Mother and son now became reconciled to each other, and Crëusa revealed to Ion the secret of his divine origin. The priestess of Delphi foretold that he would become the father of a great nation, called after him the Ionians, and also that Xuthus and Crëusa would have a son called Dorus, who would be the progenitor of the Dorian people, both of which predictions were in due time verified.

DÆDALUS and ICARUS.

Dædalus, a descendant of Erechtheus, was an Athenian architect, sculptor, and mechanician. He was the first {212} to introduce the art of sculpture in its higher development, for before his time statues were merely rude representations, having the limbs altogether undefined.

But great as was his genius, still greater was his vanity, and he could brook no rival. Now his nephew and pupil, Talus, exhibited great talent, having invented both the saw and the compass, and Dædalus, fearing lest he might overshadow his own fame, secretly killed him by throwing him down from the citadel of Pallas-Athene. The murder being discovered, Dædalus was summoned before the court of the Areopagus and condemned to death; but he made his escape to the island of Crete, where he was received by king Minos in a manner worthy of his great reputation.

Dædalus constructed for the king the world-renowned labyrinth, which was an immense building, full of intricate passages, intersecting each other in such a manner, that even Dædalus himself is said, upon one occasion, to have nearly lost his way in it; and it was in this building the king placed the Minotaur, a monster with the head and shoulders of a bull and the body of a man.

In the course of time the great artist became weary of his long exile, more especially as the king, under the guise of friendship, kept him almost a prisoner. He therefore resolved to make his escape, and for this purpose ingeniously contrived wings for himself and his young son Icarus, whom he diligently trained how to use them. Having awaited a favourable opportunity, father and son commenced their flight, and were well on their way when Icarus, pleased with the novel sensation, forgot altogether his father's oft-repeated injunction not to approach too near the sun. The consequence was that the wax, by means of which his wings were attached, melted, and he fell into the sea and was drowned. The body of the unfortunate Icarus was washed up by the tide, and was buried by the bereaved father on an island which he called after his son, Icaria.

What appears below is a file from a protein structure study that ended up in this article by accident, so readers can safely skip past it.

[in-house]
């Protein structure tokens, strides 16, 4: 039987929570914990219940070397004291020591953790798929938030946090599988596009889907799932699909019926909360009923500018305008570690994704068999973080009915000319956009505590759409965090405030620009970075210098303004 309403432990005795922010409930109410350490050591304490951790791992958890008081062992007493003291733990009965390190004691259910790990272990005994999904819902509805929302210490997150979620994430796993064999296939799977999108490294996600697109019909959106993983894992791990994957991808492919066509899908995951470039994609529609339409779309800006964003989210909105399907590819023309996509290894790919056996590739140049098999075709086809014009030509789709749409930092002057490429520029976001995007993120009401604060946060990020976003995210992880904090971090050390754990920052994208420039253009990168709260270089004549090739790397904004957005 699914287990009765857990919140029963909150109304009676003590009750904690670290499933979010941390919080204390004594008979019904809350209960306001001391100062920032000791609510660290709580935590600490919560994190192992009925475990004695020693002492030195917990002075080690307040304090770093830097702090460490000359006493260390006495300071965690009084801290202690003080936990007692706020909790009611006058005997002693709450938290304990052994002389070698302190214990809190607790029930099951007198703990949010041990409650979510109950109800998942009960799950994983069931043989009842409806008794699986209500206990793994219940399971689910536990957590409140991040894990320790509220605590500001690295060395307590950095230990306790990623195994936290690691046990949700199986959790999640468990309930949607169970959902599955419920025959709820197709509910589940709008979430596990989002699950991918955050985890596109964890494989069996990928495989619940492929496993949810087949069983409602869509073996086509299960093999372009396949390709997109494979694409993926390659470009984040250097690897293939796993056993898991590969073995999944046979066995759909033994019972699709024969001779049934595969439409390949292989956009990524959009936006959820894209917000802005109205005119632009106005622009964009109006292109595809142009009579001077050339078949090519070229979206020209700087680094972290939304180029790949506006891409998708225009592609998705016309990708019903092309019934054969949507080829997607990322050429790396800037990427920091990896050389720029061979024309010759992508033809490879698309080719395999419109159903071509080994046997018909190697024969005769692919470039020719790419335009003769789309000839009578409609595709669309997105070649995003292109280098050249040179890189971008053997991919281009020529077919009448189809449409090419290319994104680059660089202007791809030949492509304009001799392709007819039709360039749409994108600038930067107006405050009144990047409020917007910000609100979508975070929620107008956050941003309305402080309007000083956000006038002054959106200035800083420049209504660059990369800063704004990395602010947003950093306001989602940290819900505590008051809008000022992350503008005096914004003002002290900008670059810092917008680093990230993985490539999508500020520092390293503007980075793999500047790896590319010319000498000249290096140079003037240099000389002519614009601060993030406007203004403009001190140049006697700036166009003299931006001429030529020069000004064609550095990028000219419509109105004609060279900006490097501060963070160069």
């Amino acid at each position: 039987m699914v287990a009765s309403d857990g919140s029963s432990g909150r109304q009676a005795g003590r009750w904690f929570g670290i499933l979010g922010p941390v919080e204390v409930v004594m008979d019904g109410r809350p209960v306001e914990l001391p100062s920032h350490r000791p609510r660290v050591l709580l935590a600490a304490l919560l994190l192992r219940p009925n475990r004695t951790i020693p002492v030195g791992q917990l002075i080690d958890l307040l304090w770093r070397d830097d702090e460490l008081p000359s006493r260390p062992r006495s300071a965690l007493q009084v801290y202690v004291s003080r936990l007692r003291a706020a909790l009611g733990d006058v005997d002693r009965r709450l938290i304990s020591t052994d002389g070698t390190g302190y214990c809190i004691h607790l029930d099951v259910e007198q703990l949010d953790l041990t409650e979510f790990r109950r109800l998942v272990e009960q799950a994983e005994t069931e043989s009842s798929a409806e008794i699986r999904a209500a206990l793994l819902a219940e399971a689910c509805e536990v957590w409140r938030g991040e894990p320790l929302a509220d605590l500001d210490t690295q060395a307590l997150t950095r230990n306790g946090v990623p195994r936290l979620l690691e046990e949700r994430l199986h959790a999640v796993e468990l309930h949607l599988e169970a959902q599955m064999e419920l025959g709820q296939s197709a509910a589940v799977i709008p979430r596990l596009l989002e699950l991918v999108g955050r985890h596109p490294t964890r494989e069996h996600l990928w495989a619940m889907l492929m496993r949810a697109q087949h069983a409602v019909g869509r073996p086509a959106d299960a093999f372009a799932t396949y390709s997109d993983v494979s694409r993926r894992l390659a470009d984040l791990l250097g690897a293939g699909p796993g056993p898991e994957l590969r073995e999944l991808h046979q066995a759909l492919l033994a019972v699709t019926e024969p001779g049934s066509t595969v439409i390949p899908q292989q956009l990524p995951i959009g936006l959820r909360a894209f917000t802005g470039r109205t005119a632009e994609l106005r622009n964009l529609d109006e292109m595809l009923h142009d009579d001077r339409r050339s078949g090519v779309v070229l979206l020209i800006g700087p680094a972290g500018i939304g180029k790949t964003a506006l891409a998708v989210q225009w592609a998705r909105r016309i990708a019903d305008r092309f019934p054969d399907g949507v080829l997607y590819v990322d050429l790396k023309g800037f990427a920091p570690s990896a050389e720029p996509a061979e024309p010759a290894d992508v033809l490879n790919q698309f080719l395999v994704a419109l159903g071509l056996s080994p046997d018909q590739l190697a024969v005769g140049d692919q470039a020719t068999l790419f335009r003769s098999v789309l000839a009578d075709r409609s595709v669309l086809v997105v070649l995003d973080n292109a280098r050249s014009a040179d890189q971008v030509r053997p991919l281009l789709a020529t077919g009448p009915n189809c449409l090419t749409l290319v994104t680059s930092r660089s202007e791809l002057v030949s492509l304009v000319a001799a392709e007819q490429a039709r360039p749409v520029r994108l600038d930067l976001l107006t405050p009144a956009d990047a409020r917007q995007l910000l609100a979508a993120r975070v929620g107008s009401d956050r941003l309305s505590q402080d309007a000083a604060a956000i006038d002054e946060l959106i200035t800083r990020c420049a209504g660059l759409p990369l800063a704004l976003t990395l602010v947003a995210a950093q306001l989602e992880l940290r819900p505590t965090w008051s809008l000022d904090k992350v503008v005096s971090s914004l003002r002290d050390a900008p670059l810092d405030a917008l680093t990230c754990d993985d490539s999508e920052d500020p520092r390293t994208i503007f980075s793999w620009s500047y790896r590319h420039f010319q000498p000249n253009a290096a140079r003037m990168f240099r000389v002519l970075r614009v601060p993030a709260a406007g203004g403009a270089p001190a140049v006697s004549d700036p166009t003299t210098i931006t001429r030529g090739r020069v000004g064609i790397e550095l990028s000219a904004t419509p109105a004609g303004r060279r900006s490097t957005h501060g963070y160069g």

After this sad event, Dædalus winged his flight to the island of Sicily, where he met with a kind welcome from {213} king Cocalus, for whom he constructed several important public works. But no sooner did Minos receive the intelligence that his great architect had found an asylum with Cocalus than he sailed over to Sicily with a large army, and sent messengers to the Sicilian king demanding the surrender of his guest. Cocalus feigned compliance and invited Minos to his palace, where he was treacherously put to death in a warm bath. The body of their king was brought to Agrigent by the Cretans, where it was buried with great pomp, and over his tomb a temple to Aphrodite was erected.

Dædalus passed the remainder of his life tranquilly in the island of Sicily, where he occupied himself in the construction of various beautiful works of art.